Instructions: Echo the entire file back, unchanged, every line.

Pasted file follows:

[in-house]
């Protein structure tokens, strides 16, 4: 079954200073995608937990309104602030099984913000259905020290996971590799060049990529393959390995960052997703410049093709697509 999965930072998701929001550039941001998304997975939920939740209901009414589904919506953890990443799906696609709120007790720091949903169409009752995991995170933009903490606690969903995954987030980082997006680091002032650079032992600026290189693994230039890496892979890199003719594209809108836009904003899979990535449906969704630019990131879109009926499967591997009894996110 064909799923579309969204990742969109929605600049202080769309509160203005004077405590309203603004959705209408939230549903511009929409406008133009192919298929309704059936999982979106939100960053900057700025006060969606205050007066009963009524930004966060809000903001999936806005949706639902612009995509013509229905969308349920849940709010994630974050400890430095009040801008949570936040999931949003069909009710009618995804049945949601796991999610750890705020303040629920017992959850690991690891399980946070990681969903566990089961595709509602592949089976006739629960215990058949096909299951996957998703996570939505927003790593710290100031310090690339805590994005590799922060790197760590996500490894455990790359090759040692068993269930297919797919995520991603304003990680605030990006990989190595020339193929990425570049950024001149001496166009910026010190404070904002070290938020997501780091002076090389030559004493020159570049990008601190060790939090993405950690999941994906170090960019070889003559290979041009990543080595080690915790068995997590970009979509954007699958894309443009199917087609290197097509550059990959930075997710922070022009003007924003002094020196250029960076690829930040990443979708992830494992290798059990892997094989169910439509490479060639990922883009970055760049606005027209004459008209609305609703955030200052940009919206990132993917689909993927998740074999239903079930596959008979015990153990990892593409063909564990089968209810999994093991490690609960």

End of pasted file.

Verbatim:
[in-house]
């Protein structure tokens, strides 16, 4: 079954200073995608937990309104602030099984913000259905020290996971590799060049990529393959390995960052997703410049093709697509 999965930072998701929001550039941001998304997975939920939740209901009414589904919506953890990443799906696609709120007790720091949903169409009752995991995170933009903490606690969903995954987030980082997006680091002032650079032992600026290189693994230039890496892979890199003719594209809108836009904003899979990535449906969704630019990131879109009926499967591997009894996110 064909799923579309969204990742969109929605600049202080769309509160203005004077405590309203603004959705209408939230549903511009929409406008133009192919298929309704059936999982979106939100960053900057700025006060969606205050007066009963009524930004966060809000903001999936806005949706639902612009995509013509229905969308349920849940709010994630974050400890430095009040801008949570936040999931949003069909009710009618995804049945949601796991999610750890705020303040629920017992959850690991690891399980946070990681969903566990089961595709509602592949089976006739629960215990058949096909299951996957998703996570939505927003790593710290100031310090690339805590994005590799922060790197760590996500490894455990790359090759040692068993269930297919797919995520991603304003990680605030990006990989190595020339193929990425570049950024001149001496166009910026010190404070904002070290938020997501780091002076090389030559004493020159570049990008601190060790939090993405950690999941994906170090960019070889003559290979041009990543080595080690915790068995997590970009979509954007699958894309443009199917087609290197097509550059990959930075997710922070022009003007924003002094020196250029960076690829930040990443979708992830494992290798059990892997094989169910439509490479060639990922883009970055760049606005027209004459008209609305609703955030200052940009919206990132993917689909993927998740074999239903079930596959008979015990153990990892593409063909564990089968209810999994093991490690609960």